Orthopedics Book



Aka: Casting, Splinting, Fracture Splinting, Fracture Casting
  1. See Also
    1. Fracture Immobilization
  2. Precautions
    1. Confirm and document intact neurovascular status before and after immobilization
  3. Preparation
    1. Measure and prepare stockinette
      1. Choose stockinette that is 2-3 inches wide for arms and 4 inches wide for legs
      2. Stockinette width should not be too tight
      3. Stockinette should extend 10 cm beyond each end of cast or splint
      4. Create hole for thumb if Splinting or Casting hand
    2. Select padding and fiberglass widths
      1. Hands: 2 inches wide
      2. Arms: 2-4 inches wide
      3. Feet: 3 inches wide
      4. Legs: 4-6 inches wide
    3. Choose material
      1. Cast: Fiberglass
      2. Splint
        1. Ortho-glass (fiberglass strips encased in padding)
          1. Cut to size (and clamp supply so that it does not dry out)
          2. Pull padding over the ends of the splint
        2. Fiberglass Roll
          1. Unroll fiberglass to appropriate length for layer 1
          2. Fold the fiberglass back on itself to create layer 2
          3. Repeat process until appropriate number of layers is reached (see plaster below)
        3. Plaster
          1. Arms: 10 sheets or layers
          2. Legs: 12-15 sheets or layers
  4. Technique
    1. Step 1: Patient positioning
      1. Maintain position of function of each immobilized joint throughout process
        1. Examples
          1. Wrist in slight extension and ulnar deviation
          2. Ankle at 90 degrees
        2. Stockinette or padding will wrinkle and risk pressure points on repositioning
    2. Step 2: Apply stockinette and padding
      1. Apply stockinette to involved extremity, extending 10 cm beyond each intended end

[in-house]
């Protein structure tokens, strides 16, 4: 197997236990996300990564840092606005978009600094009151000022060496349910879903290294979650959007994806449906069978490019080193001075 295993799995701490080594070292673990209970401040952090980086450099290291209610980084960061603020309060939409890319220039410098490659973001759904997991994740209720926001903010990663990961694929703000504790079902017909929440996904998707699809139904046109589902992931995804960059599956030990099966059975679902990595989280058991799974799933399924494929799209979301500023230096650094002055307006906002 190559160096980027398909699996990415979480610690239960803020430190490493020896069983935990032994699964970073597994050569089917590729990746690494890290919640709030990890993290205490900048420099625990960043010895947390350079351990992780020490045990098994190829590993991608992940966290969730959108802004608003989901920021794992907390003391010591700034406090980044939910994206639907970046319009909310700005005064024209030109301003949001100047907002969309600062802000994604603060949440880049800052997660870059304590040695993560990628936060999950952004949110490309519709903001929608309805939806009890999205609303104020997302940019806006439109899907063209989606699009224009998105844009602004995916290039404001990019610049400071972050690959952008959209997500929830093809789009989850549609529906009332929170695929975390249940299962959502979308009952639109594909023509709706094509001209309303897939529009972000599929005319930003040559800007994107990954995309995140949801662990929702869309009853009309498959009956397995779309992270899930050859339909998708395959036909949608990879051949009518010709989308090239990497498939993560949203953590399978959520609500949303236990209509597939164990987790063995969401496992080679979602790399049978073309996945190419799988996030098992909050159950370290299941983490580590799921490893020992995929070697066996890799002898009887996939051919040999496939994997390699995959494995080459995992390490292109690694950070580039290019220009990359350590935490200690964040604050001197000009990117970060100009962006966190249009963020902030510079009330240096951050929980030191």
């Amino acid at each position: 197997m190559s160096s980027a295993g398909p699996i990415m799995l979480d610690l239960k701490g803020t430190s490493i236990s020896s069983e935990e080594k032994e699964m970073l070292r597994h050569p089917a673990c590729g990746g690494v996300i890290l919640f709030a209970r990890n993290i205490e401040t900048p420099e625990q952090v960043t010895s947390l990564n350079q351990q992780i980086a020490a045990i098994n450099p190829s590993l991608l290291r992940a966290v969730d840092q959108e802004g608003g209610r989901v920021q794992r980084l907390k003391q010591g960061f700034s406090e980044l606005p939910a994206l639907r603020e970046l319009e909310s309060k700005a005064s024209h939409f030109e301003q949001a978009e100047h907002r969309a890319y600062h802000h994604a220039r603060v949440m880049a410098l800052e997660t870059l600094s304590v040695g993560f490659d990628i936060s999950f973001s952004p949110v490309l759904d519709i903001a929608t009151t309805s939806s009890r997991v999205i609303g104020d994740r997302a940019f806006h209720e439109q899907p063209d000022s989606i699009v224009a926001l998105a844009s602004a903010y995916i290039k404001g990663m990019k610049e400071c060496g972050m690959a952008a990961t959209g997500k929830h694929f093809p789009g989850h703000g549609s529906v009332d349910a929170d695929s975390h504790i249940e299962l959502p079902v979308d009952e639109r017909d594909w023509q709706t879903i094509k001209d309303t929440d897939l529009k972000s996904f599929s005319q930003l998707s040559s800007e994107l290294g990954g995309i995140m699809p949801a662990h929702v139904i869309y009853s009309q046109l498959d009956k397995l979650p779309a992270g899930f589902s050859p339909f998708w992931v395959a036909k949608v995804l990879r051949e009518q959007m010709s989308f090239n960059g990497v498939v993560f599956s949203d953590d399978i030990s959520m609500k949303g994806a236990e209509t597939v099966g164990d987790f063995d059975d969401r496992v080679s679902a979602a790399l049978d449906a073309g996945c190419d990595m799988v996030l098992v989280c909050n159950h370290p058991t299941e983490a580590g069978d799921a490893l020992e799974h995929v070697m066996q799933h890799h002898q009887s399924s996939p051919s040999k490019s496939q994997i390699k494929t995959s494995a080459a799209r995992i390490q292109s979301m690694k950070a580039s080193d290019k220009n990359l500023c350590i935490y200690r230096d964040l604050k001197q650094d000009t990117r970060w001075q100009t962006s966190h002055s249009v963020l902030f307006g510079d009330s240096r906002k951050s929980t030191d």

1. Ensure that stockinette is not wrinkled, especially over bony prominences
      2. Apply padding over area of intended splint or cast
        1. Padding should cover an area 2-3 cm longer than the intended splint or cast
        2. Unwrap padding circumferentially around the limb
        3. Each loop should overlap the prior loop by 50%
        4. Apply extra padding over pressure areas
          1. Bony prominence (esp. ulnar styloid, heel, olecranon, malleoli)
          2. Between fingers and toes
          3. Endpoints of cast or splint
        5. Avoid applying so much padding that the cast or splint support is undermined
      3. Fold the stockinette back over each end of the padding
    3. Step 3: Apply cast or splint
      1. Timing of wetting material
        1. Material (fiberglass, plaster) may be applied wet or
        2. Material may be applied dry and secured with a wet ace wrap
      2. Mold the material only with palm (avoid using fingers which create pressure points)
  5. Complications
    1. Compartment Syndrome
    2. Burn Injury
    3. Skin breakdown at pressure points
    4. Bacterial or fungal infection
    5. Pruritus
    6. Disuse atrophy and stiffness
  6. Course
    1. Follow-up 5-10 days after Splinting for Casting
    2. Casting duration is typically 4-8 weeks depending on the Fracture site
  7. Resources
    1. University of Ottawa Casting
      1. http://www.med.uottawa.ca/procedures/cast/
  8. References
    1. Boyd (2009) Am Fam Physician 79(1): 16-22 [PubMed]

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